Effect of Iron on the Defensive Mutualism of Drosophila Flies and Spiroplasma Bacteria
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Maternally-transmitted associations between endosymbiotic bacteria and insects are pervasive in nature, and vary from commensalism to mutualism to parasitism. The association between the fruit fly Drosophila melanogaster and the maternally-inherited bacterium Spiroplasma involves reproductive parasitism and an apparent defensive mutualism. When attacked by the parasitoid wasp, Leptopilina boulardi, Spiroplasma-infected flies have a higher survival rate than their Spiroplasma-free counterparts. The mechanisms by which Spiroplasma prevents successful development of wasps are not understood, except that wasps exhibit slower growth when developing within a Spiroplasma-infected fly. One possible mechanism may involve competition between Spiroplasma and the wasp for a limiting resource. In this study, we investigated the role of iron in the Spiroplasma-mediated defense against the parasitoid wasp Leptopilina boulardi. Iron levels in the fly host were manipulated by rearing flies on diets that differed in the amount of iron available. Growth of the wasp larvae was monitored by measuring body length at 0, 72, and 144 hours post-oviposition. In the absence of Spiroplasma, iron levels had little effect on wasp growth. In the presence of Spiroplasma however, iron levels had a significant effect on wasp growth. The growth rate of wasps was lowest in the high-iron treatment and highest in the low-iron treatment. Indeed, in the latter treatment, the growth rate of the wasp resembled that of wasps reared in Spiroplasma-free hosts. These results imply that while competition for iron does not seem to be the mechanism of host defense, iron plays a role in the Spiroplasma-mediated defense against L. boulardi.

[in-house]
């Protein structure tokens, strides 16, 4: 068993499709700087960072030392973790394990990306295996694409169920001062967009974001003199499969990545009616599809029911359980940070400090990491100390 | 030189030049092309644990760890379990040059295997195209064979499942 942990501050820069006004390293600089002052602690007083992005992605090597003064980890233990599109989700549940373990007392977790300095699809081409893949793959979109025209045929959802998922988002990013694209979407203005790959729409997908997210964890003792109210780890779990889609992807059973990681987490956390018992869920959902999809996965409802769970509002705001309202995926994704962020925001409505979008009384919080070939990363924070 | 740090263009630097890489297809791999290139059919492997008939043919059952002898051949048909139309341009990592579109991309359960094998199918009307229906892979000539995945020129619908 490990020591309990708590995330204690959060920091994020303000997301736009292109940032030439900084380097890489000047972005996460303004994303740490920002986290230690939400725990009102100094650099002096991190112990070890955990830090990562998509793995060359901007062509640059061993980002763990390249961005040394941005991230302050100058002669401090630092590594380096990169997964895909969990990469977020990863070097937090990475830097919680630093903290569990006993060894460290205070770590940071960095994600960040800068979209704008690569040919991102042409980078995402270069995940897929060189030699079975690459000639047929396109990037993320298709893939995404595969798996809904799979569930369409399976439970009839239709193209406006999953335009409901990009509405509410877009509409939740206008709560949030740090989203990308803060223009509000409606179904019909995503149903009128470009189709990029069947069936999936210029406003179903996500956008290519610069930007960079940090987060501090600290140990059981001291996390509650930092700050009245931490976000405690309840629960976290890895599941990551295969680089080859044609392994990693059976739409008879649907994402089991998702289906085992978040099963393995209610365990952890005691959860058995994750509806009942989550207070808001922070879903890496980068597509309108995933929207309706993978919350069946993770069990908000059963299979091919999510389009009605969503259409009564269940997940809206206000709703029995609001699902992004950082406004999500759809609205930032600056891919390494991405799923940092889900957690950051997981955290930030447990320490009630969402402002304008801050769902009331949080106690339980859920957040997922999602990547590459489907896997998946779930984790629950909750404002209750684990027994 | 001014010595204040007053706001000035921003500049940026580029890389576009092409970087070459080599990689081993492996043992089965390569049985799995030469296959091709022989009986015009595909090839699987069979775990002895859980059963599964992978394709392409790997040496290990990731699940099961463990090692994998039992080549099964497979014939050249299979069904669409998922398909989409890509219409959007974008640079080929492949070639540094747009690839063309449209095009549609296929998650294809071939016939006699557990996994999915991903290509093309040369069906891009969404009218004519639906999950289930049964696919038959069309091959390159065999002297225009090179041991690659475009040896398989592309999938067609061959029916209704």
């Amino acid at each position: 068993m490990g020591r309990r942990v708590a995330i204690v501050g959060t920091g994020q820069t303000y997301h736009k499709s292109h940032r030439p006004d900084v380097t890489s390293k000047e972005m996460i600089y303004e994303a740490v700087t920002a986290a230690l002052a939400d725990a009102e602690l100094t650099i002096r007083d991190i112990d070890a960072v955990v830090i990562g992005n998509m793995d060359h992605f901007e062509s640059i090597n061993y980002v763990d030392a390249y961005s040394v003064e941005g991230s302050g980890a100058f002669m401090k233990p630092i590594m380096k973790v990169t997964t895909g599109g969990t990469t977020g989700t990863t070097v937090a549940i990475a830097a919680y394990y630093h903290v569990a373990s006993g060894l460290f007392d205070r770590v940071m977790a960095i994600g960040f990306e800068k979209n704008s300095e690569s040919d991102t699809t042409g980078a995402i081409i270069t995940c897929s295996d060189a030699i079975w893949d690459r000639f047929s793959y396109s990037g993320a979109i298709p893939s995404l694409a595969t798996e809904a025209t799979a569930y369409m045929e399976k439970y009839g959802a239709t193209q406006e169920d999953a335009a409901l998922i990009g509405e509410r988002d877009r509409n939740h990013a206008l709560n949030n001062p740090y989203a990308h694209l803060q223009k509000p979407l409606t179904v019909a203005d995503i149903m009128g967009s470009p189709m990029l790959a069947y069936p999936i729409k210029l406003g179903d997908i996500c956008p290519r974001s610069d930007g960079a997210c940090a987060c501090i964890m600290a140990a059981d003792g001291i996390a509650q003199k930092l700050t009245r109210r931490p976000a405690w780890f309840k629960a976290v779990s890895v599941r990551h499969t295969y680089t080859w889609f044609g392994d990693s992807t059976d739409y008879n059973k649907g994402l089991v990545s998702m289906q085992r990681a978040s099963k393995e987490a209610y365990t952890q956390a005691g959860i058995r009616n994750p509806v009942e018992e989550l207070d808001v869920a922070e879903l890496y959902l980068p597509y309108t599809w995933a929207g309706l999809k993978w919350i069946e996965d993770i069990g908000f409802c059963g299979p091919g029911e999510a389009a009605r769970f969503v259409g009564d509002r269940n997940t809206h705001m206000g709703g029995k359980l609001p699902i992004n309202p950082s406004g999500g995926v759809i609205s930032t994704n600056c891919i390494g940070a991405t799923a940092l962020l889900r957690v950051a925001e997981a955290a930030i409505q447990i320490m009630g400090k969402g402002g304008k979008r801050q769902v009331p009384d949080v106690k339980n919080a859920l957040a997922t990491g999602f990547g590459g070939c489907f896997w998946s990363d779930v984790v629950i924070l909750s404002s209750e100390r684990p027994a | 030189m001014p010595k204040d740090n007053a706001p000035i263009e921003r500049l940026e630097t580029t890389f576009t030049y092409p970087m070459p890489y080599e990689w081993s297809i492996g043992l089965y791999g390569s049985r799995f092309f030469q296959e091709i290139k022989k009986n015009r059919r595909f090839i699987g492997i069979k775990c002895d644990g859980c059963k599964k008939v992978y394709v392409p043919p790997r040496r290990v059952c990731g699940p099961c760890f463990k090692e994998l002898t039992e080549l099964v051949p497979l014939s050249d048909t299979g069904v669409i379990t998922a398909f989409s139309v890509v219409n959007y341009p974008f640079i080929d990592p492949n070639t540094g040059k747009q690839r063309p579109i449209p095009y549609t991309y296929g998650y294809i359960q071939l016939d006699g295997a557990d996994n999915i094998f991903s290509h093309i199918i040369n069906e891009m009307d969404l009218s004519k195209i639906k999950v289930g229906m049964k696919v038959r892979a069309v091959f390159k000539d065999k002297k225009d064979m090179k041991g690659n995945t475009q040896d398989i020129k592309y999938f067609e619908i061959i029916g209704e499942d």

SubjectSpiroplasma, Drosophila, Parasitoid, Wasp, Mutualism, Defensive Mutualism, Symbioses, Evolution, Fly, Leptopilina
Winter, Caitlyn (2013). Effect of Iron on the Defensive Mutualism of Drosophila Flies and Spiroplasma Bacteria. Honors and Undergraduate Research. Available electronically from